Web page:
Film review: Human Capital – life is cheap in riveting middle-class drama
Irrational, confused characters mirror reality in this Italian tale of haves and have-mores
Riveting in an insidious way, this Italian drama continues the long-standing European filmmaking tradition of excoriating the bourgeoisie. Although most of the characters are unpleasant, and some are downright nasty, Human Capital still manages to realistically depict lives full of human fallibility, insecurity, jealousy, lust and anger.
Based on the book by Stephen Amidon, Paolo Virzì’s film – which is superior to most middle-class tales – is essentially a social drama which focuses on the differences between the middle classes and the rich, and ultimately decides that neither is very pleasant, but that’s just the way it is.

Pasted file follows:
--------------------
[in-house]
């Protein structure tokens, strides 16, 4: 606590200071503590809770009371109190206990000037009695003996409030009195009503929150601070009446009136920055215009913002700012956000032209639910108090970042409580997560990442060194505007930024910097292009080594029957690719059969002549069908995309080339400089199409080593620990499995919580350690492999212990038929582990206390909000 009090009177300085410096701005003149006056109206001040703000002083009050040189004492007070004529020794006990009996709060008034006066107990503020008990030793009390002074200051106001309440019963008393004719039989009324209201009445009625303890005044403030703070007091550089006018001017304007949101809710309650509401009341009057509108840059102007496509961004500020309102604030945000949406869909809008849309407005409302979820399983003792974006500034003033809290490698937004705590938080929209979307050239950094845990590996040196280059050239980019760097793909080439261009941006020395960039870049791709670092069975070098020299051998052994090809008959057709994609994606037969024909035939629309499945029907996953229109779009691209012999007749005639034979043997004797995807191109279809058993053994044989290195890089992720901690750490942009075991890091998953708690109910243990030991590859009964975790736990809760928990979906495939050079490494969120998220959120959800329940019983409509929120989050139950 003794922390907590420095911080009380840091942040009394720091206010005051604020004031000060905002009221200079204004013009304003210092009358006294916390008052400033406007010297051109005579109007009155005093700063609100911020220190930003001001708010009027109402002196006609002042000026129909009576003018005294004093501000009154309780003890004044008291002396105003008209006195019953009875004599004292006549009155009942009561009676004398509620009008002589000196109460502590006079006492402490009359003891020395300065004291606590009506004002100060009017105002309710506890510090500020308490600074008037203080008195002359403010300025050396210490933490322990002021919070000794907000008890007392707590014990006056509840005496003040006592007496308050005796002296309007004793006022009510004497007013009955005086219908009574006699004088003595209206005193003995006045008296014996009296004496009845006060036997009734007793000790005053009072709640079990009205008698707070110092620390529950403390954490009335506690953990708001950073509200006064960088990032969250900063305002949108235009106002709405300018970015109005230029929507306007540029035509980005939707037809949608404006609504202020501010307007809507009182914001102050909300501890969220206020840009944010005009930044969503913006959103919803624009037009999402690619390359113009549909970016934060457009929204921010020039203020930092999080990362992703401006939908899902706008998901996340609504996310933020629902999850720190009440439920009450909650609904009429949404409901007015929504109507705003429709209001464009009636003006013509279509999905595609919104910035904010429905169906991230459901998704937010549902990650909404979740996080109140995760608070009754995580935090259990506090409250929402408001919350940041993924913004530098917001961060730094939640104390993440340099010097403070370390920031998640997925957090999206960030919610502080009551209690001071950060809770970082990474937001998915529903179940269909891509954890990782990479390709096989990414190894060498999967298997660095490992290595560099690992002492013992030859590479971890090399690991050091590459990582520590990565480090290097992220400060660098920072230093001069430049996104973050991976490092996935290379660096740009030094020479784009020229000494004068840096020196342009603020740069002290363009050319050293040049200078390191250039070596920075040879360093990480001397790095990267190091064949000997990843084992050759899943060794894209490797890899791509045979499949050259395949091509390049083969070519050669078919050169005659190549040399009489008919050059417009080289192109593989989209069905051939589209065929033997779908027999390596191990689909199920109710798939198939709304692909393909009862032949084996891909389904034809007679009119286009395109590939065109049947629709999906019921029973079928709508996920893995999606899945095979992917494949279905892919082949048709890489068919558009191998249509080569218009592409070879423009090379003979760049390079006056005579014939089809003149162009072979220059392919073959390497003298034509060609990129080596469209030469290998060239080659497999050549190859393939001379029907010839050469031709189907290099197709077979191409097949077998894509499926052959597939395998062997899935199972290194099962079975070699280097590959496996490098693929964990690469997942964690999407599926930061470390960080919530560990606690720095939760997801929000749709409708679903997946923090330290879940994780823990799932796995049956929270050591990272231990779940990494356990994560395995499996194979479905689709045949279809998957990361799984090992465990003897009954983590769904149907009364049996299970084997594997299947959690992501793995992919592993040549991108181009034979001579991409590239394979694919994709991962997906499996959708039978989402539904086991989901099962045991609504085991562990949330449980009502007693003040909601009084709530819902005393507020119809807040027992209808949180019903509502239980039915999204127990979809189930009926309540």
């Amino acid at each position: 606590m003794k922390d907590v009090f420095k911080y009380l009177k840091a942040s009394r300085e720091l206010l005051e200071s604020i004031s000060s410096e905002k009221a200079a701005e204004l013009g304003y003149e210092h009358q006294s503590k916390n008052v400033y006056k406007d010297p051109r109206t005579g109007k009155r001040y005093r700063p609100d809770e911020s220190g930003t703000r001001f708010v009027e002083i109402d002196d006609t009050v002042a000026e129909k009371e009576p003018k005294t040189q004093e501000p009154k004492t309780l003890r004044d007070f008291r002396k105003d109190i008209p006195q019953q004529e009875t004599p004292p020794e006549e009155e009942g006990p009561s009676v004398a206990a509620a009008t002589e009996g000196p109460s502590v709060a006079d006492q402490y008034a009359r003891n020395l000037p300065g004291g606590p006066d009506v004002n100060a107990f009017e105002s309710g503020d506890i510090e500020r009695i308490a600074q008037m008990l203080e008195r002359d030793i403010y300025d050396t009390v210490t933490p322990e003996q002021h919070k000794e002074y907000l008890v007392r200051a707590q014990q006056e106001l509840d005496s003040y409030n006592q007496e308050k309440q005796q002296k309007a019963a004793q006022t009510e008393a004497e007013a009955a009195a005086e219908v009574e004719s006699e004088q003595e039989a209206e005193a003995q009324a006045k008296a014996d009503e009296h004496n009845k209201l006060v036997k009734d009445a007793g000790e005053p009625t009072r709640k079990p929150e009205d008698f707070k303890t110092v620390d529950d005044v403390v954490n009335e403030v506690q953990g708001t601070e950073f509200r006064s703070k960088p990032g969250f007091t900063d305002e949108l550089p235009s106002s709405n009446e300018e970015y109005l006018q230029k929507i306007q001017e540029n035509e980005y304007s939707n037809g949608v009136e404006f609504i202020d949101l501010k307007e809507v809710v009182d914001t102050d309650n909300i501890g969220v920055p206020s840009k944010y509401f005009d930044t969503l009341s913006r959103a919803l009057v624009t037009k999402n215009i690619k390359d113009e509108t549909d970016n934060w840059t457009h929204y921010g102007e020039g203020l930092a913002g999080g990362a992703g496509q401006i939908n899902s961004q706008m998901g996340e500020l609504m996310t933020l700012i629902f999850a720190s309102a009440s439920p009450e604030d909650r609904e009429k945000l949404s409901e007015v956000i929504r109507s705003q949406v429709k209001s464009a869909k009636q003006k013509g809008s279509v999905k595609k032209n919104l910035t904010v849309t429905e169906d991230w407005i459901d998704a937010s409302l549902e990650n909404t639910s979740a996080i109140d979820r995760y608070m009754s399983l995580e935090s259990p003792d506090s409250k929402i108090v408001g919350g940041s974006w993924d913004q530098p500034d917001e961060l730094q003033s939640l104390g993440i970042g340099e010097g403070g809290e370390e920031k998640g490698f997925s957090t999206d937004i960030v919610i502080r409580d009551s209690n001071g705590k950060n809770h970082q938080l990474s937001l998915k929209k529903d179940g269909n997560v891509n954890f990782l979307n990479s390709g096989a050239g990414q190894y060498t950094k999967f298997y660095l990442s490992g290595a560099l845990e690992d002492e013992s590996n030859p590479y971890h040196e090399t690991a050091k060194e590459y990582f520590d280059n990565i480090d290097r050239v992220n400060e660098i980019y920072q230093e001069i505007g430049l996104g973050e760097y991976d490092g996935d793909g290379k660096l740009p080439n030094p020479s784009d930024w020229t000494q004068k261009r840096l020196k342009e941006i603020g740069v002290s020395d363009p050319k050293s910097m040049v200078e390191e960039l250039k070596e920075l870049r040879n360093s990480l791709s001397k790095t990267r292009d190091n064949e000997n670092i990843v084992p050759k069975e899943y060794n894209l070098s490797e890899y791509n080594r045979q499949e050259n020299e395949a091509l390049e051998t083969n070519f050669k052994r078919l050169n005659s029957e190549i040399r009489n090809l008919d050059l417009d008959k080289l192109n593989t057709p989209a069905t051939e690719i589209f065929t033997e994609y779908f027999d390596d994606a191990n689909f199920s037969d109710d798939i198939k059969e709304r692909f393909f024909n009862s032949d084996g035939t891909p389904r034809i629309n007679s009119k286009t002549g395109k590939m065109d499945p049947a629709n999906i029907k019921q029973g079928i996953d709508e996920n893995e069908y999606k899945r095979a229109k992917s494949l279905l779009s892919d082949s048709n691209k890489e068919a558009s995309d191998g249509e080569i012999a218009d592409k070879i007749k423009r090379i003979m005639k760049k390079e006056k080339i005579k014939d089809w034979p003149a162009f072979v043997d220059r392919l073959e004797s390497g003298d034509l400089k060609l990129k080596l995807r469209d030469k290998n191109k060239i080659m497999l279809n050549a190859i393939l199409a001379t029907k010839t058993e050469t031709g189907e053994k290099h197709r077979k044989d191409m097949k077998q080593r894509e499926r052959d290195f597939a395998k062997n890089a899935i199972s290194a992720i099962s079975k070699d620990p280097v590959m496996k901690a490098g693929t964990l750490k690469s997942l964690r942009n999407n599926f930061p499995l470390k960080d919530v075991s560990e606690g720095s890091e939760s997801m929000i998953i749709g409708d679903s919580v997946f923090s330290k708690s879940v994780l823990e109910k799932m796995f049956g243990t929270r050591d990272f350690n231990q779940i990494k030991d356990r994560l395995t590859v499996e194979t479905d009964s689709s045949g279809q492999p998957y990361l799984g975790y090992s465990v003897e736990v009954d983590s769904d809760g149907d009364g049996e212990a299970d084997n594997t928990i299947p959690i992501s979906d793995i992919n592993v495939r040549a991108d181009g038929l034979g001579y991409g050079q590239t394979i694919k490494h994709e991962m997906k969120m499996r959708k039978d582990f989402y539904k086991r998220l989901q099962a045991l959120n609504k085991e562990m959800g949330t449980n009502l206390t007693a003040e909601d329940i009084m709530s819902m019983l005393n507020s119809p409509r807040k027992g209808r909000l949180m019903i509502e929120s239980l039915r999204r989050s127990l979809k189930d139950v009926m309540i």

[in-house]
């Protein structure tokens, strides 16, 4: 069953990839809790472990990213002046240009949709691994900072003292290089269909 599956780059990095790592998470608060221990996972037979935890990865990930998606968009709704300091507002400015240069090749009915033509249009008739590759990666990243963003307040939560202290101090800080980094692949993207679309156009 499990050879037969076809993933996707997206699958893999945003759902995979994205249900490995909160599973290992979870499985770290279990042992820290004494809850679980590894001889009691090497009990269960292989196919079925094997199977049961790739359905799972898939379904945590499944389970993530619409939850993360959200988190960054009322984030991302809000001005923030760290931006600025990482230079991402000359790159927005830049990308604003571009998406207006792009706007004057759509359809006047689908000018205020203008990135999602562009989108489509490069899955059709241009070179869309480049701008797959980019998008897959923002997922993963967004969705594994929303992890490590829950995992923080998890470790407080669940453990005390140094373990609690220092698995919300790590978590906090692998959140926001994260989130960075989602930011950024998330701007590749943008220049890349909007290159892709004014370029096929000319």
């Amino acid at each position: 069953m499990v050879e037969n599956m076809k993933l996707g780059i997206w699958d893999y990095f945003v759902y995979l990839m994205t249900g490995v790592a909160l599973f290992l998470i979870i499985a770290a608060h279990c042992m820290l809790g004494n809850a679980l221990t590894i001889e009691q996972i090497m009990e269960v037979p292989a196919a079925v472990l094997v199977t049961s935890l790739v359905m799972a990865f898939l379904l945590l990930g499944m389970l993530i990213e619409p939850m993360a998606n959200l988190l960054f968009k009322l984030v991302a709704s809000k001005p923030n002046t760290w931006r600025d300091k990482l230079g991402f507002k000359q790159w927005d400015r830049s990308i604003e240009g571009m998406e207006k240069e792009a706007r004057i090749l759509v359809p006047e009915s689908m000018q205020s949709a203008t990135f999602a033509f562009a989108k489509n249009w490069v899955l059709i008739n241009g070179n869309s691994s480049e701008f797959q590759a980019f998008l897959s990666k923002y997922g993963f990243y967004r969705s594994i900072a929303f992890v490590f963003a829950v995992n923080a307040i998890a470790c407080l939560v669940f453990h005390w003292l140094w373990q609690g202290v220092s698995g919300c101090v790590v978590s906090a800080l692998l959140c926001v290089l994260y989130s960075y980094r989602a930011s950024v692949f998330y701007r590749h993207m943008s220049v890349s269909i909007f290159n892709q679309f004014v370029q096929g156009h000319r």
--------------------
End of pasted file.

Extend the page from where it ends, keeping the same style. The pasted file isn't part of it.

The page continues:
The story tells of an estate agent (Fabrizio Bentivoglio) who becomes linked with the family of a high financier (Fabrizio Gifuni) when their children start dating. Their lives become fractured when a business deal goes wrong, and a hit-and-run accident accentuates their differences even more. All the men act appallingly, and it’s left to various long-suffering wives and daughters to add a bit of compassion.
Virzì’s characters are far from the usual stereotypes, mainly because they go about their lives illogically, driven by fear, envy, desire, resignation and even apathy. People in movies usually act from clearly defined goals and motives, so it’s nice to see a film where the characters are just as confused and irrational as the rest of us.
Human Capital opens on December 10